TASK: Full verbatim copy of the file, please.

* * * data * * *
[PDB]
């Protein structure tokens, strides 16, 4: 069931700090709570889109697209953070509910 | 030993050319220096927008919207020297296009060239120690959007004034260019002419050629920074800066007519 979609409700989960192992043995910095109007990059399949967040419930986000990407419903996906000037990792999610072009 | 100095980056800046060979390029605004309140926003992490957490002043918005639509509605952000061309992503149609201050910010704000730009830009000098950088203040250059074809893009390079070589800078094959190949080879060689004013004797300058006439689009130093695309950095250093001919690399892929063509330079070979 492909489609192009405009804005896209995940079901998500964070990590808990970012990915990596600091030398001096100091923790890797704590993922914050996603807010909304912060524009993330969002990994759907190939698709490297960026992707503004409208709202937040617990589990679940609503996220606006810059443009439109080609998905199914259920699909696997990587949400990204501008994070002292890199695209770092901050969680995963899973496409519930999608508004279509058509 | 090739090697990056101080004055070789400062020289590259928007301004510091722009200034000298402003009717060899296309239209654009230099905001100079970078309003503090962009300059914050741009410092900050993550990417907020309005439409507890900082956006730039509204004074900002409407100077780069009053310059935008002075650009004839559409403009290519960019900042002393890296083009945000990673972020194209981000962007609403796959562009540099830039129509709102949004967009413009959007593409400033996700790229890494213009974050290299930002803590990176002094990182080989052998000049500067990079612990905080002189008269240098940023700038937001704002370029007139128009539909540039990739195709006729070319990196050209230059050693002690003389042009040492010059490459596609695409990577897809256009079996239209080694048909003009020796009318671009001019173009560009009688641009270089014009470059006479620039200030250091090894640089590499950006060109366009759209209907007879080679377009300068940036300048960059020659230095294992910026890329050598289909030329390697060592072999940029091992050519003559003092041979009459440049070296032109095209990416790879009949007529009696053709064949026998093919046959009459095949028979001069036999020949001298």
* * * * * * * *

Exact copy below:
[PDB]
């Protein structure tokens, strides 16, 4: 069931700090709570889109697209953070509910 | 030993050319220096927008919207020297296009060239120690959007004034260019002419050629920074800066007519 979609409700989960192992043995910095109007990059399949967040419930986000990407419903996906000037990792999610072009 | 100095980056800046060979390029605004309140926003992490957490002043918005639509509605952000061309992503149609201050910010704000730009830009000098950088203040250059074809893009390079070589800078094959190949080879060689004013004797300058006439689009130093695309950095250093001919690399892929063509330079070979 492909489609192009405009804005896209995940079901998500964070990590808990970012990915990596600091030398001096100091923790890797704590993922914050996603807010909304912060524009993330969002990994759907190939698709490297960026992707503004409208709202937040617990589990679940609503996220606006810059443009439109080609998905199914259920699909696997990587949400990204501008994070002292890199695209770092901050969680995963899973496409519930999608508004279509058509 | 090739090697990056101080004055070789400062020289590259928007301004510091722009200034000298402003009717060899296309239209654009230099905001100079970078309003503090962009300059914050741009410092900050993550990417907020309005439409507890900082956006730039509204004074900002409407100077780069009053310059935008002075650009004839559409403009290519960019900042002393890296083009945000990673972020194209981000962007609403796959562009540099830039129509709102949004967009413009959007593409400033996700790229890494213009974050290299930002803590990176002094990182080989052998000049500067990079612990905080002189008269240098940023700038937001704002370029007139128009539909540039990739195709006729070319990196050209230059050693002690003389042009040492010059490459596609695409990577897809256009079996239209080694048909003009020796009318671009001019173009560009009688641009270089014009470059006479620039200030250091090894640089590499950006060109366009759209209907007879080679377009300068940036300048960059020659230095294992910026890329050598289909030329390697060592072999940029091992050519003559003092041979009459440049070296032109095209990416790879009949007529009696053709064949026998093919046959009459095949028979001069036999020949001298």